Donald Trump walking Mandel Ngan/AFP/Getty Images

La vie sans questionnement de Donald Trump

MADISON – Dans Euthyphron,l’un des premiers dialogues de Platon, Socrate se rend au tribunal d’Athènes pour se défendre contre des accusations inventées de toutes pièces insinuant qu’il ait corrompu la jeunesse de la Cité et qu’il faisait preuve d’impiété à l’égard des Dieux de la Cité. Juste avant qu’il n’arrive sur les lieux, il croise le chemin d’une de ses connaissances et entame un dialogue qui jette une lumière crue sur le principal défaut du président américain Donald Trump.

La rencontre a lieu alors que Socrate approche du lieu de son procès, où il tombe sur son ami Euthyphron, un jeune homme qui se rendait au même endroit dans le but de traîner en justice son propre père accusé d’avoir laissé mourir un meurtrier sous sa garde. Euthyphron explique à Socrate qu’il estime faire ce qui est juste, car peu importe qu’un meurtrier fasse partie de la famille ou que la victime soit un proche ou un étranger, l’auteur d’un crime doit être puni. Euthyphron insiste sur l’idée que son intervention est agréable aux Dieux, parce que ses actes sont ce que la piété exige.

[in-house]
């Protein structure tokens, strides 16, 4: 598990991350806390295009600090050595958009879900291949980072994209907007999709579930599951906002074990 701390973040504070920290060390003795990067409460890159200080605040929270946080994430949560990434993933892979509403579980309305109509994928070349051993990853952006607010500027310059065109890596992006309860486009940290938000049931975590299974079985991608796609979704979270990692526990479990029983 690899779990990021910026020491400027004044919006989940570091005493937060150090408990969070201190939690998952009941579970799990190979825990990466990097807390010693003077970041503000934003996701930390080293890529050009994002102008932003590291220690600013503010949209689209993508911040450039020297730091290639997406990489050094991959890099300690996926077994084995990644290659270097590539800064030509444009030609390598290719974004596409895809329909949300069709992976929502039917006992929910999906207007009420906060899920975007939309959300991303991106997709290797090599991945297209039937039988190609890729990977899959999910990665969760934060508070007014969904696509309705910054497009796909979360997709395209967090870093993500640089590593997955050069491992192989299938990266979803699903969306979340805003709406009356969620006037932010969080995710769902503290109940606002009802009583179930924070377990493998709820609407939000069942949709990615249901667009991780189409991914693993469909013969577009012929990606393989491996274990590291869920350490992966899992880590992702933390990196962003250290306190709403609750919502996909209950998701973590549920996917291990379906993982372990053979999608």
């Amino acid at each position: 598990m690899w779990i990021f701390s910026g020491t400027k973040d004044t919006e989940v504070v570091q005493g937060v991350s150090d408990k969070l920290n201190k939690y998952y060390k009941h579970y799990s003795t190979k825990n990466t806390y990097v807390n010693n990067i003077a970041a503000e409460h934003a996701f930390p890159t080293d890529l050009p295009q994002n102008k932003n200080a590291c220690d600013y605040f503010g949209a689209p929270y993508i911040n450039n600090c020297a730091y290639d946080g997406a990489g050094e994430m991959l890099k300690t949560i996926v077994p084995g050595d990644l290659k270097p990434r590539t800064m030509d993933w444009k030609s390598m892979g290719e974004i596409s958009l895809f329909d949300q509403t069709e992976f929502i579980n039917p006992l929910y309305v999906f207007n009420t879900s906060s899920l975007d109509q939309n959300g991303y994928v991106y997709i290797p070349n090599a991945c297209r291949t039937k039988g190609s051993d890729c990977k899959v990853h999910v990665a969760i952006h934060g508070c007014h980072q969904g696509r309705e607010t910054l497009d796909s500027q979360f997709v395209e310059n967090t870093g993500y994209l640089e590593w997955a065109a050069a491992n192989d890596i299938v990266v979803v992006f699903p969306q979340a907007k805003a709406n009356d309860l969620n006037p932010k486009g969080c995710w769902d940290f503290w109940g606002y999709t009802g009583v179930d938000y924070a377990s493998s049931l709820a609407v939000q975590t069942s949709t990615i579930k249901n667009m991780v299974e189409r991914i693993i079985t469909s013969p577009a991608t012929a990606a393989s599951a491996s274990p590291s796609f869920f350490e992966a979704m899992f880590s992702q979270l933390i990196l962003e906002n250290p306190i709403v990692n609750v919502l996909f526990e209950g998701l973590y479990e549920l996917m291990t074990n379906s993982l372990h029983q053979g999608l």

Or, Socrate étant Socrate, il entraîne Euthyphron dans un débat plus large sur la nature de la piété elle-même. Socrate est convaincu qu’Euthyphron n’intenterait pas de procès contre son propre père sans être absolument certain qu’il commet un acte de piété. Et pourtant, en son for intérieur, Socrate estime qu’Euthyphron ne peut pas avoir de telles certitudes à moins de savoir ce qu’est vraiment la piété.

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